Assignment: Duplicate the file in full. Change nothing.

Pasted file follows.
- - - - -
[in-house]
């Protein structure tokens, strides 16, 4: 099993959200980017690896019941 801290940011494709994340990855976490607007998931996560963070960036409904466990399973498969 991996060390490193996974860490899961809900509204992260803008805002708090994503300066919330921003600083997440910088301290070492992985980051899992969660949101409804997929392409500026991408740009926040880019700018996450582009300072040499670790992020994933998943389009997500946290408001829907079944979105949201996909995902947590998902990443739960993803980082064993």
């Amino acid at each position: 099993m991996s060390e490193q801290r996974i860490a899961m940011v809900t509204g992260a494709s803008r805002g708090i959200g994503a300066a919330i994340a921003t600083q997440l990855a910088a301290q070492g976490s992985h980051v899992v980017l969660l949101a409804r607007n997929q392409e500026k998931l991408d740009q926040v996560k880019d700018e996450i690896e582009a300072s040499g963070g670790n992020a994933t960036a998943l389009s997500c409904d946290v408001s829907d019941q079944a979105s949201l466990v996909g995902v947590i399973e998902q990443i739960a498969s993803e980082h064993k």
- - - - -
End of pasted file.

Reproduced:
[in-house]
């Protein structure tokens, strides 16, 4: 099993959200980017690896019941 801290940011494709994340990855976490607007998931996560963070960036409904466990399973498969 991996060390490193996974860490899961809900509204992260803008805002708090994503300066919330921003600083997440910088301290070492992985980051899992969660949101409804997929392409500026991408740009926040880019700018996450582009300072040499670790992020994933998943389009997500946290408001829907079944979105949201996909995902947590998902990443739960993803980082064993």
């Amino acid at each position: 099993m991996s060390e490193q801290r996974i860490a899961m940011v809900t509204g992260a494709s803008r805002g708090i959200g994503a300066a919330i994340a921003t600083q997440l990855a910088a301290q070492g976490s992985h980051v899992v980017l969660l949101a409804r607007n997929q392409e500026k998931l991408d740009q926040v996560k880019d700018e996450i690896e582009a300072s040499g963070g670790n992020a994933t960036a998943l389009s997500c409904d946290v408001s829907d019941q079944a979105s949201l466990v996909g995902v947590i399973e998902q990443i739960a498969s993803e980082h064993k």